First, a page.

The finance minister also expects reform efforts in preventing any  further accumulation of liabilities and in this context he mentioned the plan to cut the deferment period to 60 days.

The wholesalers' representative Diana Percač thanked the ministers for efforts to provide funds to cover the debt.

She also pledged the continuation of the delivery of drugs to pharmacies until the end of this year.

(€1 = HRK 7.571658)

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Tuesday, 6 April 2021

Health Minister Vili Beroš: "Drug Suppliers Clearly Told Gov't Wants to Settle Debt Problem"

ZAGREB, 6 April, 2021 - Health Minister Vili Beroš said on Tuesday that today's meeting with drug wholesalers was a clear sign that the government wanted to solve the debt problem, while Finance Minister Zdravko Marić said additional payments might be made so that drug supply ran smoothly.

"Today's meeting is a clear signal that we wish to solve this problem through joint effort. The meeting was constructive and Minister Marić left open the possibility of additional funds to make sure that drug wholesalers supply the health system regularly," Beroš told the press, reiterating that increasing health contributions was not being considered.

The meeting focused on short-term solutions and the debt repayment schedule, but the government is discussing healthcare reforms that will lead to long-term solutions, Beroš said.

"We presented to drug wholesalers our determination to embark on reforms and our willingness to settle the debt," he said, but added that the Croatian Health Insurance Fund had to redirect HRK 2.5 billion for the treatment of COVID-19 patients instead of regular healthcare.

"This government will do everything so that not one citizen remains without the medicines they need. Last week we found a way through direct payment for medicines necessary for life-threatening conditions, including for cancer patients."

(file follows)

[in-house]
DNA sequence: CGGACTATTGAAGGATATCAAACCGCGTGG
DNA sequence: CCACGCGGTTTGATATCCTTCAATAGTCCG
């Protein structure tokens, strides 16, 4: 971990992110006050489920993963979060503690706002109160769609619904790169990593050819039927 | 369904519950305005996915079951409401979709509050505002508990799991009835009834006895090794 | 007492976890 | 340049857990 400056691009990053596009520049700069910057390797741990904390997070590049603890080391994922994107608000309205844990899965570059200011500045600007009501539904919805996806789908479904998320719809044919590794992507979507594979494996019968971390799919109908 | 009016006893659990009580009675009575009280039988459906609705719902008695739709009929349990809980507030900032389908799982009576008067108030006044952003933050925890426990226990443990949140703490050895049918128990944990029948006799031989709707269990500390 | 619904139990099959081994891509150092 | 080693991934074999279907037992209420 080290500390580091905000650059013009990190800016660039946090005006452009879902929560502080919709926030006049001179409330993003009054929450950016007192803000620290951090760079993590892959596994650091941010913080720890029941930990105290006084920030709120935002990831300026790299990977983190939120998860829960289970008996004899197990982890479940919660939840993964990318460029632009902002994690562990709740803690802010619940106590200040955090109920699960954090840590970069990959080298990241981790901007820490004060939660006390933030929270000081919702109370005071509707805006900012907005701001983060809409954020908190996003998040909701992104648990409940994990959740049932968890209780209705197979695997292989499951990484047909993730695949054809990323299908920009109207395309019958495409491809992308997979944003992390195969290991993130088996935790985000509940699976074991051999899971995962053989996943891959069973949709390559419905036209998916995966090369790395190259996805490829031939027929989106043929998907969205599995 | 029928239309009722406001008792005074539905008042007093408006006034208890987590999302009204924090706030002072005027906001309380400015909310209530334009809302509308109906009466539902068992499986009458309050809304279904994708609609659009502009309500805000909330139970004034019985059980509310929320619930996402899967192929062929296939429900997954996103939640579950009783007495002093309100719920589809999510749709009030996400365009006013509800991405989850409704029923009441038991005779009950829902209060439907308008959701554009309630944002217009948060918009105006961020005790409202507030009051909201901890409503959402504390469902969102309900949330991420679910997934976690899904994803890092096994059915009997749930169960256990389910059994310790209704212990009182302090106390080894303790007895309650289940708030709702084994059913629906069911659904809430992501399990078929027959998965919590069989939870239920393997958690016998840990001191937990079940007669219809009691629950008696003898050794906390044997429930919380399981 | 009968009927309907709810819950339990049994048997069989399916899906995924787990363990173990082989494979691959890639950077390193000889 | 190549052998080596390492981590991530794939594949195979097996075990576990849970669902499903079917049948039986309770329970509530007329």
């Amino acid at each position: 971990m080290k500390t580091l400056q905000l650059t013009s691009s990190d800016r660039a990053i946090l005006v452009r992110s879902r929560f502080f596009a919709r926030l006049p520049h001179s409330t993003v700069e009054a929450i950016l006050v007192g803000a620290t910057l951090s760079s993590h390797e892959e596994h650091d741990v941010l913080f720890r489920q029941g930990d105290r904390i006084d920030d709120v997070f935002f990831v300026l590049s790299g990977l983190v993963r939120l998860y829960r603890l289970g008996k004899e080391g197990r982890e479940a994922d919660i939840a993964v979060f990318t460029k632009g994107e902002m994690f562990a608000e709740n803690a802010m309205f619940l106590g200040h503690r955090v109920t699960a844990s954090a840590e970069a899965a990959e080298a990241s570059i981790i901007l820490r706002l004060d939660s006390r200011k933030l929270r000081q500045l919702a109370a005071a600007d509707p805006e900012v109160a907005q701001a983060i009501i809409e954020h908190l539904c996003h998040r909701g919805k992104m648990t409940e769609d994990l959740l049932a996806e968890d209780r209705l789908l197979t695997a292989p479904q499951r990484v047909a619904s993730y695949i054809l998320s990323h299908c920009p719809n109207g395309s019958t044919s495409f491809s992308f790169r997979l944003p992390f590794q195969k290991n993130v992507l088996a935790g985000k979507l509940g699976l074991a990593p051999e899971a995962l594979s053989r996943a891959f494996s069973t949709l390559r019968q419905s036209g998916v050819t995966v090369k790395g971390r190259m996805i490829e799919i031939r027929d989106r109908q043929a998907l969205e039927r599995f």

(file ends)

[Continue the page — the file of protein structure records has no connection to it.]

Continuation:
The HRK 900 million ensured for drug wholesalers last week is part of the search for a solution, Beroš said.

(€1 = HRK 7.5)

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Tuesday, 30 March 2021

PM Andrej Plenković: Part of Debt to Drug Wholesalers to be Paid in Days Ahead

ZAGREB, 30 March, 2021 - Prime Minister Andrej Plenković said on Tuesday that Finance Minister Zdravko Marić and Health Minister Vili Beroš would meet with drug wholesalers over the debt for drugs and that a certain amount would be paid in the days ahead.

Representatives of drug wholesalers, pharmacists and drug manufacturers warned last week that the supply of medicines could be restricted due to the HRK 6.5 billion debt, and the Medika company today suspended deliveries to hospitals.

Visiting Osijek-Baranja County, Plenković told press this was a usual situation. "Every once in a while, when an important date is due, whether Christmas, Easter or election day, wholesale drug suppliers unanimously start asking for the money they are due."

"We'll talk about it, the ministers of finance and health will meet with them and certain funds will be paid in the days ahead."

Asked about the payment date, Plenković said the ministers would discuss it. "I'm not an accountant to talk with them about the exact payment date."

The CEO of Oktalpharma, Ivan Klobučar, supported Medika's move, telling N1 television that the government, the Health Ministry, the Croatian Health Insurance Fund and Minister Beroš had been ignoring their appeals for a meeting for three months.

He said the situation was such that those responsible would see how difficult the situation was when "patients and others who are not at fault at all bear the brunt." If someone urgently needs a medicine, they will not get it, he added.